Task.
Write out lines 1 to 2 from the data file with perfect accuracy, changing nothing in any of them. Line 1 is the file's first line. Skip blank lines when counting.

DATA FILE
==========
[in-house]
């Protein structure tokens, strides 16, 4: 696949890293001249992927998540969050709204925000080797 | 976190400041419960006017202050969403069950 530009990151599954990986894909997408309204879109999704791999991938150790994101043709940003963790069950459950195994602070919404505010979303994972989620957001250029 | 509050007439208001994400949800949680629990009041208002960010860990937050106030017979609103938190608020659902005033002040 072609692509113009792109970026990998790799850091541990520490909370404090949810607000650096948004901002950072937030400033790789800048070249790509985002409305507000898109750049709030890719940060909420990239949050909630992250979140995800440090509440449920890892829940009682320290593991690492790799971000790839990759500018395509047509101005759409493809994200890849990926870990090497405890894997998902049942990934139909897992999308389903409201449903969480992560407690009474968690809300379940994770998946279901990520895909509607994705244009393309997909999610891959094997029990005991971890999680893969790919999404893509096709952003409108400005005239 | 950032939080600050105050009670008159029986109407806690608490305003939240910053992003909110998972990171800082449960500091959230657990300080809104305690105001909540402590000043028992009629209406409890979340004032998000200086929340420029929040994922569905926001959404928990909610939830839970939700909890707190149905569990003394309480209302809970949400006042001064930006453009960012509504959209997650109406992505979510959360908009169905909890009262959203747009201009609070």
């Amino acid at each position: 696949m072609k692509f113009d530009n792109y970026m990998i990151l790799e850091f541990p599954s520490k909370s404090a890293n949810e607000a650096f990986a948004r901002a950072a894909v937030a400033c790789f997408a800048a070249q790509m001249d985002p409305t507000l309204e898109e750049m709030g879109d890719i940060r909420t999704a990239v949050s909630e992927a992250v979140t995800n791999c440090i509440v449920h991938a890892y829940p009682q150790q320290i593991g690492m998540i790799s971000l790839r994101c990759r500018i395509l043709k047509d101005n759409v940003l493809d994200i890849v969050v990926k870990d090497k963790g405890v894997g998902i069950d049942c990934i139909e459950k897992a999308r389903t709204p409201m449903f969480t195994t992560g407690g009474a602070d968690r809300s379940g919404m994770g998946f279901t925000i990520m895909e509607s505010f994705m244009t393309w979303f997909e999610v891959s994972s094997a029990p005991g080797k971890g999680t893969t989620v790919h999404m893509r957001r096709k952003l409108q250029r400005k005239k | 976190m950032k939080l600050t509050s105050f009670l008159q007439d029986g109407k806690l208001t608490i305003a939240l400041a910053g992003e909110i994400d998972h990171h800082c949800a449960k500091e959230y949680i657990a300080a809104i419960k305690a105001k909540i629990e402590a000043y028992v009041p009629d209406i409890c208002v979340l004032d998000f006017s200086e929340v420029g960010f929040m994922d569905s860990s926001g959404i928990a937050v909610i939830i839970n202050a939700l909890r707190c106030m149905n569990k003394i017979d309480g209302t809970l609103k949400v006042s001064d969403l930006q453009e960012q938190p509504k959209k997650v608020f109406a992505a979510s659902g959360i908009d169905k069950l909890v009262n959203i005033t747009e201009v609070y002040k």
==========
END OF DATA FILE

[in-house]
């Protein structure tokens, strides 16, 4: 696949890293001249992927998540969050709204925000080797 | 976190400041419960006017202050969403069950 530009990151599954990986894909997408309204879109999704791999991938150790994101043709940003963790069950459950195994602070919404505010979303994972989620957001250029 | 509050007439208001994400949800949680629990009041208002960010860990937050106030017979609103938190608020659902005033002040 072609692509113009792109970026990998790799850091541990520490909370404090949810607000650096948004901002950072937030400033790789800048070249790509985002409305507000898109750049709030890719940060909420990239949050909630992250979140995800440090509440449920890892829940009682320290593991690492790799971000790839990759500018395509047509101005759409493809994200890849990926870990090497405890894997998902049942990934139909897992999308389903409201449903969480992560407690009474968690809300379940994770998946279901990520895909509607994705244009393309997909999610891959094997029990005991971890999680893969790919999404893509096709952003409108400005005239 | 950032939080600050105050009670008159029986109407806690608490305003939240910053992003909110998972990171800082449960500091959230657990300080809104305690105001909540402590000043028992009629209406409890979340004032998000200086929340420029929040994922569905926001959404928990909610939830839970939700909890707190149905569990003394309480209302809970949400006042001064930006453009960012509504959209997650109406992505979510959360908009169905909890009262959203747009201009609070």